I'd asked here about spraying latex paint with a 4-staje Fuji HVLP. While the paint seemed to go on OK, the luster wasn't what I expected at all. Even gloss paints dried flat.
I was following the instructions that were provided with my sprayer, which said to thin with water and add Floetrol to get 20-30 seconds through the viscosity cup. The Behr "Premium" interior and exterior paints I was using required A LOT of water to get that time through the cup. This was, it turns out, altering the chemistry of the paint in a not very desireable way.
Robert suggested not using the Floetrol, and thinning MUCH less. He suggested starting at 10%. I did thin 10% at first, and it didn't seem to change the viscosity of the paint noticeably. It sprayed just fine. I figured I'd try not thinning at all, and I found that my sprayer (with the #4 needle and cap) worked fine with paint straight form the can. I was amazed, seeing that this paint would take tens of minutes to get through the viscosity cup unthinned.
Another error I'd been making was in the thickness and the timing of the application. I was applying a very light coat, and waiting only 15-20 minutes between coats (as soon as the paint seemed dry to the touch, I was recoating). Robert pointed out that, properly applied, latex will take MUCH longer to cure to the point that it can be recoated. So I fooled around a little with speed of gun movement and distance to the piece, and found that I could apply a pretty wet coat without having any runs. I let this dry for a couple of hours before a recoat. The result was, naturally, many fewer passes to build a sufficient covering. And the results are as they should be; gloss paint is actually glossy when its dry! (And, it is amazing to see the paint continue to level itself out after it feels dry to the touch - a fingerprint put into the paint 20 minutes after application was gone within another 30 minutes or so.)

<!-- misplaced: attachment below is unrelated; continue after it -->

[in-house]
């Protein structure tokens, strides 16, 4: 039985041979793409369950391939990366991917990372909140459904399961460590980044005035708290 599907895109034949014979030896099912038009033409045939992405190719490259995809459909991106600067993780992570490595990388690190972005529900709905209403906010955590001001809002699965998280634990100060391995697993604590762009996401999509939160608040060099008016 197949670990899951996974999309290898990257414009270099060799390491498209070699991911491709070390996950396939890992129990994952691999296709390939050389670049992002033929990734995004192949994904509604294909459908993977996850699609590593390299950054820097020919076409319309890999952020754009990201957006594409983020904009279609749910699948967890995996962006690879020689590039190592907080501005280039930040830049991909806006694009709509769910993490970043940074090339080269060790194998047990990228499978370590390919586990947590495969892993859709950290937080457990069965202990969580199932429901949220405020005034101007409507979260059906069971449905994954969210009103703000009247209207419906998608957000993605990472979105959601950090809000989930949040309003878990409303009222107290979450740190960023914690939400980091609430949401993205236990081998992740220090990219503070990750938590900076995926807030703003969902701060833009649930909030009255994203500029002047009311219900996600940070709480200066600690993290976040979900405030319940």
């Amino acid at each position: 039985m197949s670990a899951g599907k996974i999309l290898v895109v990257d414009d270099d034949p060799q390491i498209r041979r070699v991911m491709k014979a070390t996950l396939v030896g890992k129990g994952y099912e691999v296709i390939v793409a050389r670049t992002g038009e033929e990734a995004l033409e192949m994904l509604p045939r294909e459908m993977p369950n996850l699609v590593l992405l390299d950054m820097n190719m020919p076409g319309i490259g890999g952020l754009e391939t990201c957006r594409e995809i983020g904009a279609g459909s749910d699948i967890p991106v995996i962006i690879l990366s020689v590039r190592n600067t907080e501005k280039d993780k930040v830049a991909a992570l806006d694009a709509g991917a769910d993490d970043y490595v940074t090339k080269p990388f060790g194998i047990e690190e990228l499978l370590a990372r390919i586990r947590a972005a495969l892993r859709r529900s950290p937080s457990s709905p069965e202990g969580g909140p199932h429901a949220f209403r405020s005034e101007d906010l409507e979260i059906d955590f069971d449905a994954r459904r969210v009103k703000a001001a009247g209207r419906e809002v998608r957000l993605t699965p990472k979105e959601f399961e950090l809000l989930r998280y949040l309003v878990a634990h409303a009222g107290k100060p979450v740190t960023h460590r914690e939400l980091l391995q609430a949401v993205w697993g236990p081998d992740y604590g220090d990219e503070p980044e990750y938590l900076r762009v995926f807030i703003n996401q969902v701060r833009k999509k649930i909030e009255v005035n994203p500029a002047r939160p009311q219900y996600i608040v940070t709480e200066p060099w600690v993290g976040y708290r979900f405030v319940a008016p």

I like working with water-based coatings primarily because I don't have a proper place to work with laquers, and because cleanup is so easy. Painting a woodworking project is something I do very rarely at the moment, so far confined to a couple of plant stands for use outdoors, a small closet shelving system for SWMBO and a couple of picture frames made with poplar. But having some success with gloss latex now (and it seems so easy, thanks to Robert), I'm a bit more emboldened. SWMBO and I like the mid-century modern and some contemporary furniture styles, and lots of the pieces we've seen and like are painted. So perhaps I'll try making a few small pieces in that style now.
And no, I won't be painting any cherry .....
artg at eclipse dot net
artg at eclipse dot net
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